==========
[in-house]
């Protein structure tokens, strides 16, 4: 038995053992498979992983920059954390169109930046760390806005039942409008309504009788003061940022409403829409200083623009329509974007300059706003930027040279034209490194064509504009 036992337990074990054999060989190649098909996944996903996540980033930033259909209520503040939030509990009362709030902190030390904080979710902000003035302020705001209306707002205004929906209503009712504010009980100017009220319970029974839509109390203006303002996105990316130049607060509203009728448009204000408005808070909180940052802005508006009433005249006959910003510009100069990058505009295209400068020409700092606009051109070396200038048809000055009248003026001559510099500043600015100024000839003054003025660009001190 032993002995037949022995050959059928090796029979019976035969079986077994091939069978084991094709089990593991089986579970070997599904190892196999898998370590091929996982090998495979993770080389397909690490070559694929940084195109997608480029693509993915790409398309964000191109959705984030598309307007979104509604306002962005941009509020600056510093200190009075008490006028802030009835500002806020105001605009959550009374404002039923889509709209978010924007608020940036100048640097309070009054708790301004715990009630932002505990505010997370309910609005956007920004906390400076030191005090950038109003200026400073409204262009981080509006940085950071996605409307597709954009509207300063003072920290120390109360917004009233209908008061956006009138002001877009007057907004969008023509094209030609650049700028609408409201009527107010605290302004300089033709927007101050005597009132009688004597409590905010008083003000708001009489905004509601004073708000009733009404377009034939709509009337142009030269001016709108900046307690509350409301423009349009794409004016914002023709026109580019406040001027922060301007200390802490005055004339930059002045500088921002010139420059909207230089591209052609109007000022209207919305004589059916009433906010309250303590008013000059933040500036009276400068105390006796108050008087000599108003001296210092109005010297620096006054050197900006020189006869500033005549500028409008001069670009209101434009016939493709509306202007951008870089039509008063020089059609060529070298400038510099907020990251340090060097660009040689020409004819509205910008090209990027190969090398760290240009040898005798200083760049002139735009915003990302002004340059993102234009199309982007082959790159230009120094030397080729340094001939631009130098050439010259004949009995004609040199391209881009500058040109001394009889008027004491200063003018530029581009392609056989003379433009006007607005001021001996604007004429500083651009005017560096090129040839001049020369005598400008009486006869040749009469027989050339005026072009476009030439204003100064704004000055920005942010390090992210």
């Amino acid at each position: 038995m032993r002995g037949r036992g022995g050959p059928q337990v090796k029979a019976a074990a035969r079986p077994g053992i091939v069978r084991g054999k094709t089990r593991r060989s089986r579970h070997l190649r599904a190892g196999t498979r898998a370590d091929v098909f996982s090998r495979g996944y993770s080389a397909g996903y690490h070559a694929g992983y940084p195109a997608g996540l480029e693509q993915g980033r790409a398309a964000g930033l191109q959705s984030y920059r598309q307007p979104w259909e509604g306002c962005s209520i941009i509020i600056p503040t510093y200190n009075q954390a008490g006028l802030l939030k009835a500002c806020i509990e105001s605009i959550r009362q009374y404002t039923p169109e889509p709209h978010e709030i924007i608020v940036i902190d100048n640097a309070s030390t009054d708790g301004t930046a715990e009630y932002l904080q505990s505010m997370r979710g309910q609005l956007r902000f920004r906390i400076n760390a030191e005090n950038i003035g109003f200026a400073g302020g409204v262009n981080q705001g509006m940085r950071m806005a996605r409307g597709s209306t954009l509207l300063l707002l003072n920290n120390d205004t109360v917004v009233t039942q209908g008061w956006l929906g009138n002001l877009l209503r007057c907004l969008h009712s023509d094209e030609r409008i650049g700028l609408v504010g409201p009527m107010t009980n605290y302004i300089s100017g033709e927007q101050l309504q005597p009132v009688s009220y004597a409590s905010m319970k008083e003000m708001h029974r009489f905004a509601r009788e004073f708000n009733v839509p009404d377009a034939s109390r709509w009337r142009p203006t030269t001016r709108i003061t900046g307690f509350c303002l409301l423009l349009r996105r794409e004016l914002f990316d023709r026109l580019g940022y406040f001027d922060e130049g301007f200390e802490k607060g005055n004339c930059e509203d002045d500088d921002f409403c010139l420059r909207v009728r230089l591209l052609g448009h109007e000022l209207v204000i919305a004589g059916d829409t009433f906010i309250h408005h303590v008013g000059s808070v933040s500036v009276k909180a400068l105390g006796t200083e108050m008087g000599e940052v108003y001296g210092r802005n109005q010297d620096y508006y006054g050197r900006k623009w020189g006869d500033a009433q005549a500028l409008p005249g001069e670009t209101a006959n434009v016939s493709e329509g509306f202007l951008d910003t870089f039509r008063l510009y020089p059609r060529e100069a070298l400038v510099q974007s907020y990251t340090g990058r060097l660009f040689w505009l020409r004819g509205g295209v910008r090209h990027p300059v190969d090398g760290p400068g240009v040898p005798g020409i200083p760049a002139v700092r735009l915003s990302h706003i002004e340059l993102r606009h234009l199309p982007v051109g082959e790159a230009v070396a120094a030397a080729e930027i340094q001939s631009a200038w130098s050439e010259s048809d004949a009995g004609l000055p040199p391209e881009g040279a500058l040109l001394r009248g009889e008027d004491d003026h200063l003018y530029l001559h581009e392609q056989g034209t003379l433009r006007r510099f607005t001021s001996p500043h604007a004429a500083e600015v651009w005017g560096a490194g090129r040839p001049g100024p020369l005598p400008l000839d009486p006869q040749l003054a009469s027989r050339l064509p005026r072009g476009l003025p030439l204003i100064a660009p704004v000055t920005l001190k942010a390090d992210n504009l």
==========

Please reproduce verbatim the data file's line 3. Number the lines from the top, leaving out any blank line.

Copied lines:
């Amino acid at each position: 038995m032993r002995g037949r036992g022995g050959p059928q337990v090796k029979a019976a074990a035969r079986p077994g053992i091939v069978r084991g054999k094709t089990r593991r060989s089986r579970h070997l190649r599904a190892g196999t498979r898998a370590d091929v098909f996982s090998r495979g996944y993770s080389a397909g996903y690490h070559a694929g992983y940084p195109a997608g996540l480029e693509q993915g980033r790409a398309a964000g930033l191109q959705s984030y920059r598309q307007p979104w259909e509604g306002c962005s209520i941009i509020i600056p503040t510093y200190n009075q954390a008490g006028l802030l939030k009835a500002c806020i509990e105001s605009i959550r009362q009374y404002t039923p169109e889509p709209h978010e709030i924007i608020v940036i902190d100048n640097a309070s030390t009054d708790g301004t930046a715990e009630y932002l904080q505990s505010m997370r979710g309910q609005l956007r902000f920004r906390i400076n760390a030191e005090n950038i003035g109003f200026a400073g302020g409204v262009n981080q705001g509006m940085r950071m806005a996605r409307g597709s209306t954009l509207l300063l707002l003072n920290n120390d205004t109360v917004v009233t039942q209908g008061w956006l929906g009138n002001l877009l209503r007057c907004l969008h009712s023509d094209e030609r409008i650049g700028l609408v504010g409201p009527m107010t009980n605290y302004i300089s100017g033709e927007q101050l309504q005597p009132v009688s009220y004597a409590s905010m319970k008083e003000m708001h029974r009489f905004a509601r009788e004073f708000n009733v839509p009404d377009a034939s109390r709509w009337r142009p203006t030269t001016r709108i003061t900046g307690f509350c303002l409301l423009l349009r996105r794409e004016l914002f990316d023709r026109l580019g940022y406040f001027d922060e130049g301007f200390e802490k607060g005055n004339c930059e509203d002045d500088d921002f409403c010139l420059r909207v009728r230089l591209l052609g448009h109007e000022l209207v204000i919305a004589g059916d829409t009433f906010i309250h408005h303590v008013g000059s808070v933040s500036v009276k909180a400068l105390g006796t200083e108050m008087g000599e940052v108003y001296g210092r802005n109005q010297d620096y508006y006054g050197r900006k623009w020189g006869d500033a009433q005549a500028l409008p005249g001069e670009t209101a006959n434009v016939s493709e329509g509306f202007l951008d910003t870089f039509r008063l510009y020089p059609r060529e100069a070298l400038v510099q974007s907020y990251t340090g990058r060097l660009f040689w505009l020409r004819g509205g295209v910008r090209h990027p300059v190969d090398g760290p400068g240009v040898p005798g020409i200083p760049a002139v700092r735009l915003s990302h706003i002004e340059l993102r606009h234009l199309p982007v051109g082959e790159a230009v070396a120094a030397a080729e930027i340094q001939s631009a200038w130098s050439e010259s048809d004949a009995g004609l000055p040199p391209e881009g040279a500058l040109l001394r009248g009889e008027d004491d003026h200063l003018y530029l001559h581009e392609q056989g034209t003379l433009r006007r510099f607005t001021s001996p500043h604007a004429a500083e600015v651009w005017g560096a490194g090129r040839p001049g100024p020369l005598p400008l000839d009486p006869q040749l003054a009469s027989r050339l064509p005026r072009g476009l003025p030439l204003i100064a660009p704004v000055t920005l001190k942010a390090d992210n504009l």